So how should we care for such a bundle of potentiality? Scripture exhorts us, "Train up a child in the way he should go, and when he is old he will not depart from it" (Proverbs 22:6). We are also warned, "…do not provoke your children to wrath, but bring them up in the training and admonition of the Lord" (Ephesians 6:4).
Children are a wonderful blessing from the Creator God to the human family. The Bible presents an extremely positive portrayal of their value and worth. "Behold, children are a heritage from the Lord, the fruit of the womb is a reward. Like arrows in the hand of a warrior, so are the children of one's youth. Happy is the man who has his quiver full of them" (Psalm 127:3—5).
Tragically, the world has been deceived into believing and espousing a very negative message about even newborn children. Freudian psychology has influenced many to feel our task is to somehow psychosocialize children as they grow up. Even much of religion tenaciously clings to the notion of children being born evil. The act of procreation is believed to transmit so-called "original sin."
But, what do the scriptures say? "At that time the disciples came to Jesus, saying, 'Who then is the greatest in the kingdom of heaven?' And Jesus called a little child to Him, set him in the midst of them, and said, 'Assuredly, I say to you, unless you are converted and become as little children, you will by no means enter the kingdom of heaven. Therefore whoever humbles himself as this little child is the greatest in the kingdom of heaven. And whoever receives one little child like this in My name receives Me'" (Matthew 18:1-5). What a revolutionary, positive perspective on children!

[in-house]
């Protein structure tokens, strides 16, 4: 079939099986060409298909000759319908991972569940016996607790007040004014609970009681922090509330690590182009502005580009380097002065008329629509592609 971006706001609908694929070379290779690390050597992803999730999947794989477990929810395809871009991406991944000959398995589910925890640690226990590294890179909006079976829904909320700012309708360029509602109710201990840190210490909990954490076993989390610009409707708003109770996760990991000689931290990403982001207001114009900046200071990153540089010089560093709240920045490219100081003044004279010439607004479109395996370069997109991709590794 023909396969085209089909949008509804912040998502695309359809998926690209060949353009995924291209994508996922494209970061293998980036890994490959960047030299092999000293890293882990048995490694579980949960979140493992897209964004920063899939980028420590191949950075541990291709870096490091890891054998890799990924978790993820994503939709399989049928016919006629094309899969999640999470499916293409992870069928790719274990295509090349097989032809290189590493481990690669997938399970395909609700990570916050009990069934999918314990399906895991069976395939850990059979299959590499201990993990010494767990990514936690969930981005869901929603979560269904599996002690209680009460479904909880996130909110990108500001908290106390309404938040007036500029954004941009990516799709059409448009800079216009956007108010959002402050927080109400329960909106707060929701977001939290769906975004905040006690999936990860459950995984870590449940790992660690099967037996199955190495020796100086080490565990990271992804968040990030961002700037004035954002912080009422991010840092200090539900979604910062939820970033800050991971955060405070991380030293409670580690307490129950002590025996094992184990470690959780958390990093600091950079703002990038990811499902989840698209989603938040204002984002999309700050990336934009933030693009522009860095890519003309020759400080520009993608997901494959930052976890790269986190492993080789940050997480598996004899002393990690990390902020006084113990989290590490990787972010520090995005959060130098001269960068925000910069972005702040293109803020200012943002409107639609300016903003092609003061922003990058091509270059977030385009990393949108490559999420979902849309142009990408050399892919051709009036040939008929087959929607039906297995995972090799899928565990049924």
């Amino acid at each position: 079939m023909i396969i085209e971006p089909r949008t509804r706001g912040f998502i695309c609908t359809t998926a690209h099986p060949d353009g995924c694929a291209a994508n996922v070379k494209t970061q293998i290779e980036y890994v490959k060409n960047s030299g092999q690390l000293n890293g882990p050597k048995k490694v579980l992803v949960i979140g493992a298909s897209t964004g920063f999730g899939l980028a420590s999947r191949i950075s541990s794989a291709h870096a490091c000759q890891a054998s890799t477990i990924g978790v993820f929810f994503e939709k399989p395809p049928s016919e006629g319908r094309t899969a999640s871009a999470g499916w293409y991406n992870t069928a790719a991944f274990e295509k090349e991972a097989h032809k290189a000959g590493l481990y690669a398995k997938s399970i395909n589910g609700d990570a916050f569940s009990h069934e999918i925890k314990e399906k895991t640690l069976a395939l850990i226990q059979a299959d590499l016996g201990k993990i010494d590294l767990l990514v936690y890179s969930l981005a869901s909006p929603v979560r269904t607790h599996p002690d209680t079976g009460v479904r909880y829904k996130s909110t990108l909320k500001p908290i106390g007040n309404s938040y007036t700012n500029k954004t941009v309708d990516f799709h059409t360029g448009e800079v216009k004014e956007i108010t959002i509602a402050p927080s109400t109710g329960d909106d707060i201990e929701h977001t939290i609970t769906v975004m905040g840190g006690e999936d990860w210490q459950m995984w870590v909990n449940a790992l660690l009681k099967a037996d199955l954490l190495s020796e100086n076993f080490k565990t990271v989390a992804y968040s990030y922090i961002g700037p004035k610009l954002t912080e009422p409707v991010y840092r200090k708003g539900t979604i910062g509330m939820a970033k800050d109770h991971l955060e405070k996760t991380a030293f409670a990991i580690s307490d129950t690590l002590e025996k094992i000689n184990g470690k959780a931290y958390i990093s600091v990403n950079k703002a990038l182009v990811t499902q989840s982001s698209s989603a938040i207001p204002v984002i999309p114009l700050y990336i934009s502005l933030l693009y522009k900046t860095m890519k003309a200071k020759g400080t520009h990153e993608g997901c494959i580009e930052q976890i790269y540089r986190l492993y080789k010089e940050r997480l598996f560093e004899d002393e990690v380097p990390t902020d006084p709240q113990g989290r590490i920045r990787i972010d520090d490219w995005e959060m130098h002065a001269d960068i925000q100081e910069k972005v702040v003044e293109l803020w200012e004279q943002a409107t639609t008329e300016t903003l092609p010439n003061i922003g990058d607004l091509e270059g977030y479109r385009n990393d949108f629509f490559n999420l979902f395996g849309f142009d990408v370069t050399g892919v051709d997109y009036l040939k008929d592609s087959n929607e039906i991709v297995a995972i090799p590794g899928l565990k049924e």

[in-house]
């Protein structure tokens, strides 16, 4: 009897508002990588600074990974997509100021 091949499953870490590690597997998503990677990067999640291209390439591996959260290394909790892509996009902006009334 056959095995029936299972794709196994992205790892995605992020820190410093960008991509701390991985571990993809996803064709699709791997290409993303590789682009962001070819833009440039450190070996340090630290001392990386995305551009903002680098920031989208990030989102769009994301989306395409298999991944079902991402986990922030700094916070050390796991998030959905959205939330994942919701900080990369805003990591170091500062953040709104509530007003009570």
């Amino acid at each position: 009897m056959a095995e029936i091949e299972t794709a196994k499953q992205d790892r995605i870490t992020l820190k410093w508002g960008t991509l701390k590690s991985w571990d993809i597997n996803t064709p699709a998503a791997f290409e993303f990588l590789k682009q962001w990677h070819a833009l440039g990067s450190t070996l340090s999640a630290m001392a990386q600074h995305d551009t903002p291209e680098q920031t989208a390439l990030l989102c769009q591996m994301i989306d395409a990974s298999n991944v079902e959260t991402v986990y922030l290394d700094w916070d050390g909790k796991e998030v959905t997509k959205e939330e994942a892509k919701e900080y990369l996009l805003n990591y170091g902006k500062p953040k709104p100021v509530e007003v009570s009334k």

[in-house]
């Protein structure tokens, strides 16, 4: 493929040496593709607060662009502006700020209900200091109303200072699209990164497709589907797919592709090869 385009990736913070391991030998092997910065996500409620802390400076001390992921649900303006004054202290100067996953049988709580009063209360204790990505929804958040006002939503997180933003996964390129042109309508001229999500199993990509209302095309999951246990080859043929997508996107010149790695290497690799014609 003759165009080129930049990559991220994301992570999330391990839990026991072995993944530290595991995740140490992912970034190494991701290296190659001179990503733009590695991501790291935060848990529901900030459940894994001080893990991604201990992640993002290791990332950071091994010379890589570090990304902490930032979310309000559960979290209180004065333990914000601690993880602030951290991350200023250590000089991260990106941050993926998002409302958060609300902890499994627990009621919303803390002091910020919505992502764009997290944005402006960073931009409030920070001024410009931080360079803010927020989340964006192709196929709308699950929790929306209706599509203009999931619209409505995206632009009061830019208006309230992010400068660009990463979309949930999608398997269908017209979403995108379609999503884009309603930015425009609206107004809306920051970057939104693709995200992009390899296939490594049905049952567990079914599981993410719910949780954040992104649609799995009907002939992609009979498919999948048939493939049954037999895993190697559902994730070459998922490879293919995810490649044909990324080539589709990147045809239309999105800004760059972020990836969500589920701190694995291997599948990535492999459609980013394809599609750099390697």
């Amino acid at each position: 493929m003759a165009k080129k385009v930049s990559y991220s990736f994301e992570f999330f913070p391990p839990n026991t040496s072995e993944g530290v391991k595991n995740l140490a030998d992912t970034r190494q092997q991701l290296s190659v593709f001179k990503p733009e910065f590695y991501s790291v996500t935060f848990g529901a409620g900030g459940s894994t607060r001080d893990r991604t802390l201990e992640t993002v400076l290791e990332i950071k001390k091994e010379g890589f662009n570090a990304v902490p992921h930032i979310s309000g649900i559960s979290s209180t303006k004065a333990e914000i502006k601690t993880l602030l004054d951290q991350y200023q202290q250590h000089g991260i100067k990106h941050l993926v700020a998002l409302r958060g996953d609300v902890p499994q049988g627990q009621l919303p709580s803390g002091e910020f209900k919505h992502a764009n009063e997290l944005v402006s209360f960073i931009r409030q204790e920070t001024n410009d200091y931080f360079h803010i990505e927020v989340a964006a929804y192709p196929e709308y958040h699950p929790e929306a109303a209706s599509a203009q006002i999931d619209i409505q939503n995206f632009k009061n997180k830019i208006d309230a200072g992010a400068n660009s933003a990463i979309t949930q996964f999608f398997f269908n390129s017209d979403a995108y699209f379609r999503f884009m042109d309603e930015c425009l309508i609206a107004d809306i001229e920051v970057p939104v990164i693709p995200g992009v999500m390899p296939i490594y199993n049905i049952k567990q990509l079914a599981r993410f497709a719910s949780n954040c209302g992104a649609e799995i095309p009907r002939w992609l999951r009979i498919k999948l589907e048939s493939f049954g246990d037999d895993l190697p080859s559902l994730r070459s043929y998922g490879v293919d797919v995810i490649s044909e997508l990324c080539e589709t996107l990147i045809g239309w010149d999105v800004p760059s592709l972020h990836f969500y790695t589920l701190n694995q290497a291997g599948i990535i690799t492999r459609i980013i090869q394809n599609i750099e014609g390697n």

The alarming increase in the number of children affected by abuse in our society today can seem overwhelming in its powerfully negative impact. Are there any solutions available to us? How can we provide our children with an emotionally healthy foundation? What is the connection between spiritual health and emotional health? Let's examine the platforms upon which emotional and spiritual health are built.
Building Emotional Health
Parental love. "He who does not love does not know God, for God is love" (1 John 4:8). Love is essential to our spiritual and emotional development. Parental love is a starting point. Its presence is crucial to emotional health. Parents who are good role models, who are emotionally secure themselves and who provide physical and verbal demonstrations of their love for their children are instilling a solid emotional foundation. Parental love includes warm expressions of appreciation for the child at all times, not just when the child achieves unqualified success. A close personal relationship with God as our Parent will increase parental love. Even so, parental love does not stand alone. It must be balanced with two additional building blocks of emotional health—trust and security.
Trust to a child can be compared to the indispensable quality of faith in a Christian's life. "The fear of man brings a snare, but whoever trusts in the Lord shall be safe" (Proverbs 29:25). What facilitates the development of trust? Parent-child bonding is an important beginning. This is accomplished through successfully meeting the child's emotional and physical needs. Providing a calm environment is also essential to this process as well as the basics of food, clothing and sanitary living conditions. Supplying appropriate physical contact, such as hugging and kissing, further develops a child's trust. Verbal expressions of love continue to reinforce the bond of trust in a child's life.
Security. "For You are my rock and my fortress" (Psalm 31:3). Total confidence in God is our greatest source of spiritual security. Similarly, emotional security comes from a child seeing his or her parents' love as unconditional. This does not mean that all behavior is acceptable, since a child cannot feel secure without reasonable parental boundaries. Such boundary setting must be intertwined with love, which is "the fulfillment of the law" (Romans 13:10). Nonetheless, a child should know that his or her value to the parent is not based merely on good behavior, but on the child's intrinsic worth.